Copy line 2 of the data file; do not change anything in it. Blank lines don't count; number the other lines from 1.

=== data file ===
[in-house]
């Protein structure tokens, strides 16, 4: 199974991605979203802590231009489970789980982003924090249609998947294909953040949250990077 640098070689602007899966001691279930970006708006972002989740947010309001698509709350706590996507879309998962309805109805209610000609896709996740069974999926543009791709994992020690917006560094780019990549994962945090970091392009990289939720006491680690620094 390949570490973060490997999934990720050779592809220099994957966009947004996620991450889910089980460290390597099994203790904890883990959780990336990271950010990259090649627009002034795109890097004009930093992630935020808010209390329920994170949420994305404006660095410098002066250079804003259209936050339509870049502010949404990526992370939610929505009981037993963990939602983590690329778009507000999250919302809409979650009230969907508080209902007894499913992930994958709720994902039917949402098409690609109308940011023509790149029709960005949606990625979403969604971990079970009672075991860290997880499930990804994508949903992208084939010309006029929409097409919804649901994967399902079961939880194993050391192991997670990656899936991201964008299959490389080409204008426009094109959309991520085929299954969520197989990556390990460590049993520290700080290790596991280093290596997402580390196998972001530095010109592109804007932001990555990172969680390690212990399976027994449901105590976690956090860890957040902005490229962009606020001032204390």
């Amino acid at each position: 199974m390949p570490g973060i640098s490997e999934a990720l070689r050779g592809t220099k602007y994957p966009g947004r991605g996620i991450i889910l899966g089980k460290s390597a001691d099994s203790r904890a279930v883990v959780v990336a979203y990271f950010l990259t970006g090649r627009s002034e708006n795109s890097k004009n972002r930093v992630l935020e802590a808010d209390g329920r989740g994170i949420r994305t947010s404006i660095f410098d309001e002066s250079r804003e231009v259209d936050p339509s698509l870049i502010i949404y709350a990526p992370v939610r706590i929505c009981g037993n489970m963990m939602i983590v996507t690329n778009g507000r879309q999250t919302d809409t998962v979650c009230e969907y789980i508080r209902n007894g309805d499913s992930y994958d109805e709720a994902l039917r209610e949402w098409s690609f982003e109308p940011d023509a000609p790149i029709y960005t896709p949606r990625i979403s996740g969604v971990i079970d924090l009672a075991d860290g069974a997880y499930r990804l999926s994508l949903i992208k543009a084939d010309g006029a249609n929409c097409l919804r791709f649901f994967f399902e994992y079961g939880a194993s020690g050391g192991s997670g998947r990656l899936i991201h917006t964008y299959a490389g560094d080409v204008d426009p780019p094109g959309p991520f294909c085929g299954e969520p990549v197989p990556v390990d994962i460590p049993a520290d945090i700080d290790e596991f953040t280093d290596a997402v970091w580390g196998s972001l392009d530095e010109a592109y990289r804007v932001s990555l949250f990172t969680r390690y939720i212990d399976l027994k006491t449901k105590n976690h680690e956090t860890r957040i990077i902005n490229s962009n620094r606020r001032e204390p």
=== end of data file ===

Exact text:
């Protein structure tokens, strides 16, 4: 199974991605979203802590231009489970789980982003924090249609998947294909953040949250990077 640098070689602007899966001691279930970006708006972002989740947010309001698509709350706590996507879309998962309805109805209610000609896709996740069974999926543009791709994992020690917006560094780019990549994962945090970091392009990289939720006491680690620094 390949570490973060490997999934990720050779592809220099994957966009947004996620991450889910089980460290390597099994203790904890883990959780990336990271950010990259090649627009002034795109890097004009930093992630935020808010209390329920994170949420994305404006660095410098002066250079804003259209936050339509870049502010949404990526992370939610929505009981037993963990939602983590690329778009507000999250919302809409979650009230969907508080209902007894499913992930994958709720994902039917949402098409690609109308940011023509790149029709960005949606990625979403969604971990079970009672075991860290997880499930990804994508949903992208084939010309006029929409097409919804649901994967399902079961939880194993050391192991997670990656899936991201964008299959490389080409204008426009094109959309991520085929299954969520197989990556390990460590049993520290700080290790596991280093290596997402580390196998972001530095010109592109804007932001990555990172969680390690212990399976027994449901105590976690956090860890957040902005490229962009606020001032204390």